WASHINGTON — President Donald Trump on Friday signed the $2 trillion coronavirus economic stimulus bill in an Oval Office ceremony, putting in motion desperately needed financial relief for millions of Americans set back by the pandemic.
Trump signed the bill just hours after the House passed it with a bipartisan vote.
"I want to thank Democrats and Republicans for coming together and putting America first," Trump said before signing the bill.
"We got hit by the invisible enemy and we got hit hard," he added. "I think we are going to have a tremendous rebound."
The legislation, which was passed unanimously by the Senate on Wednesday, will provide billions of dollars in relief for struggling industries, a significant boost to unemployment insurance and direct cash payments to Americans, many of whom have been financially devastated by the outbreak.
Trump was flanked by Vice President Mike Pence, Senate Majority Leader Mitch McConnell, R-Ky., House Minority Leader Kevin McCarthy, R-Calf., as well as several members of his cabinet at the ceremony.
House Speaker Nancy Pelosi, D-Calif., who helped negotiate the bill, was not invited to the signing ceremony, her spokesperson, Drew Hammill, told NBC News.
Earlier, ahead of the vote, Pelosi told reporters that, "No bill is perfect, but we want to make sure that it at least comes part of the way to being sufficient."
"We do know that we must do more," she said.
Trump has applauded the final product — the largest economic relief package in modern U.S. history — and had said this week that he would sign the legislation, which the Senate passed 96-0 late Wednesday.
The House vote Friday came after Democratic and Republican leaders late Thursday summoned House members to Washington because they feared the package wouldn't be able to pass by voice vote, causing lawmakers to scramble back to the capital from their districts.
House leaders wanted to avoid bringing members back to Washington because of the coronavirus outbreak, so they had planned to hold a voice vote that could be done without lawmakers returning. There was speculation, however, that Rep. Thomas Massie, R-Ky., might demand a roll-call vote.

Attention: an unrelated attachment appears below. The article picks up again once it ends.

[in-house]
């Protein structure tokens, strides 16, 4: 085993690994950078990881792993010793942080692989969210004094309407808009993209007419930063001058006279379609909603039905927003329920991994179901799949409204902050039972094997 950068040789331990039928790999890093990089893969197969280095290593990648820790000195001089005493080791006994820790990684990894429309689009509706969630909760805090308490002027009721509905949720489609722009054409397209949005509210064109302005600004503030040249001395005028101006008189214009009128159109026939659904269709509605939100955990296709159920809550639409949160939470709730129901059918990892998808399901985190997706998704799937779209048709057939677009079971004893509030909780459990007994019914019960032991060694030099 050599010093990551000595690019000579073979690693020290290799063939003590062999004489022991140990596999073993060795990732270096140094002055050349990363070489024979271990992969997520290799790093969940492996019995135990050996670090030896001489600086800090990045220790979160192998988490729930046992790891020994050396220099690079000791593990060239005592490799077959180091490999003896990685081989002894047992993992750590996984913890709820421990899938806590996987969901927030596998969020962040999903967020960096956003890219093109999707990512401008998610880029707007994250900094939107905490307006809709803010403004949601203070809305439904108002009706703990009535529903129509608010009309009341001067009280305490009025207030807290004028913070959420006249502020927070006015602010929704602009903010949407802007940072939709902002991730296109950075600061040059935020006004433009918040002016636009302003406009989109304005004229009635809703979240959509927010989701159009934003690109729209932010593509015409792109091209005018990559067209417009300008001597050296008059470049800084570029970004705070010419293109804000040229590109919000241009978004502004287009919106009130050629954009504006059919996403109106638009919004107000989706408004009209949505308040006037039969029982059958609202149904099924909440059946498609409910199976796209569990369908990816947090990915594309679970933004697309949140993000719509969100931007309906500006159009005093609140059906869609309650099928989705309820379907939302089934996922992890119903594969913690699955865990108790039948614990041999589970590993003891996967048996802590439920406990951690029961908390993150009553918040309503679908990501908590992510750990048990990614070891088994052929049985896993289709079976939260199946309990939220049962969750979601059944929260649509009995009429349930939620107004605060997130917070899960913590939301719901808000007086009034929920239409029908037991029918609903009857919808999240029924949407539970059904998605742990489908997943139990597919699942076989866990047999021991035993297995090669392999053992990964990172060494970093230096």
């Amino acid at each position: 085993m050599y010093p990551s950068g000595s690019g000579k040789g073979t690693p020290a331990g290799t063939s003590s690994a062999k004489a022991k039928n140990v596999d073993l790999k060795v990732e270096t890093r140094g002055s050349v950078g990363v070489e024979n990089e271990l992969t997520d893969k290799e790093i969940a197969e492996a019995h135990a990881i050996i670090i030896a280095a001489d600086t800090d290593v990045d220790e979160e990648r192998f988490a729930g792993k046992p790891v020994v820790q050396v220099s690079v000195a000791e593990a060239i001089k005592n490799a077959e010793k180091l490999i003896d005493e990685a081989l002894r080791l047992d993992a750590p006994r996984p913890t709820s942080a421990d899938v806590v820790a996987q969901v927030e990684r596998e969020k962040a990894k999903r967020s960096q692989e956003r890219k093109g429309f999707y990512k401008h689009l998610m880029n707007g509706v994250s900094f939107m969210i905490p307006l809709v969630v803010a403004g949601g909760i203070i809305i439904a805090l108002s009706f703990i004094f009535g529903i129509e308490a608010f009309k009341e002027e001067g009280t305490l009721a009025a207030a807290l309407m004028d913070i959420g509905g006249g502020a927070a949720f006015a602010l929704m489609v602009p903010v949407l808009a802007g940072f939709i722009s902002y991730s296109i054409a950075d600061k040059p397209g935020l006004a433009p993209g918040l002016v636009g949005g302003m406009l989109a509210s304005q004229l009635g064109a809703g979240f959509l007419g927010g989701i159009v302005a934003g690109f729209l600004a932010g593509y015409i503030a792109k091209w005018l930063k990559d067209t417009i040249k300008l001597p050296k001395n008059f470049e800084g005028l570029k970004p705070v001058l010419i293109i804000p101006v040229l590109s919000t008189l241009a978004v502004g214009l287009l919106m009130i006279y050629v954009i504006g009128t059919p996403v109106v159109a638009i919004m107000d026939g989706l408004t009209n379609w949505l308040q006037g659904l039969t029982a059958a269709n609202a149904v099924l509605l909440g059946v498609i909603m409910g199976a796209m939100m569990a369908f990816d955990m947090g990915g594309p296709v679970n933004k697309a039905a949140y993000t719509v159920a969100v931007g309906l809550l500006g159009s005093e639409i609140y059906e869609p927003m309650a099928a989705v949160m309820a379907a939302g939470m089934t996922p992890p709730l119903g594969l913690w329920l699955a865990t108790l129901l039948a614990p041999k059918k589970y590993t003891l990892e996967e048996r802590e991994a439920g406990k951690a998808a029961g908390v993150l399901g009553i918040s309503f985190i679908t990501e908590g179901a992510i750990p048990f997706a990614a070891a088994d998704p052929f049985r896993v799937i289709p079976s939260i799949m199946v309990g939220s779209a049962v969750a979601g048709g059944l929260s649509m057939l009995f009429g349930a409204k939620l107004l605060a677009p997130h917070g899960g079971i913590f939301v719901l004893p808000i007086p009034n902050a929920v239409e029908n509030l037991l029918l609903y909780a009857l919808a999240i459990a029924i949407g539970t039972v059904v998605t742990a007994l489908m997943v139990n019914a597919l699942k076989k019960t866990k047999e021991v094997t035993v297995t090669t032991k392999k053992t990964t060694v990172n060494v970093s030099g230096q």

Those suspicions proved right: Shortly before the vote, Massie said in a series of tweets that he would try to force a roll-call vote on the legislation, arguing that House members should have to go on the record.
(1/11)I swore an oath to uphold the constitution, and I take that oath seriously.
In a few moments I will request a vote on the CARES Act which means members of Congress will vote on it by pushing “yes” or “no” or “present.”
— Thomas Massie (@RepThomasMassie) March 27, 2020
"Is it too much to ask that the House do its job, just like the Senate did?" he tweeted.
Ultimately, House leaders were able to thwart the request for a recorded vote from Massie, who lacked support for the move from other members, and passed the bill in a voice vote. The maneuver, however, required a quorum of the House to be on the floor, angering many members who would have preferred not to be in close contact with their colleagues or with travelers on the way to and from Washington.
The bill's passage came after an emotional three-hour debate on the House floor in which members of both parties largely voiced support for the measure despite some misgivings.
Rep. Liz Cheney, R-Wyo., urged the House to pass the measure, saying, "We have an obligation to understand and to recognize that that this is not partisan. We need to come together as Americans to do what's right to defeat the virus, which I know we can, and also to restore our economy."
At one point, freshman Rep. Haley Stevens, D-Mich., wearing pink disposable gloves, went over her allotted time and began shouting, refusing to yield the floor when the presiding officer banged his gavel repeatedly. She could be heard shouting, “Our society needs you to stand together at this time, our country loves you. To our doctors and our nurses, I am wearing these latex gloves to tell every American to not be afraid!”
More than a dozen members have self-quarantined because of contact with those infected with COVID-19, and two members have tested positive for the illness. Public health officials have also said anyone traveling from New York should quarantine for 14 days, an issue for many members of Congress.
The measure increases unemployment payments and extends the benefit to those who typically do not qualify, such as gig economy workers, furloughed employees and freelancers. The bill increases the maximum unemployment benefit that a state gives to a person by $600 per week for four months.
The bill also provides for direct payments to Americans, giving individuals who make up to $75,000 a year checks for $1,200, couples making up to $150,000 payments of $2,400, and an additional $500 per child. The payments decrease for those making more than $75,000, with an income cap of $99,000 per individual or $198,000 for couples.
The legislation also provides $100 billion to hospitals; $350 billion to small businesses; $500 billion to corporations, including airline companies and cruise lines; and about $150 billion for state and local stimulus funds.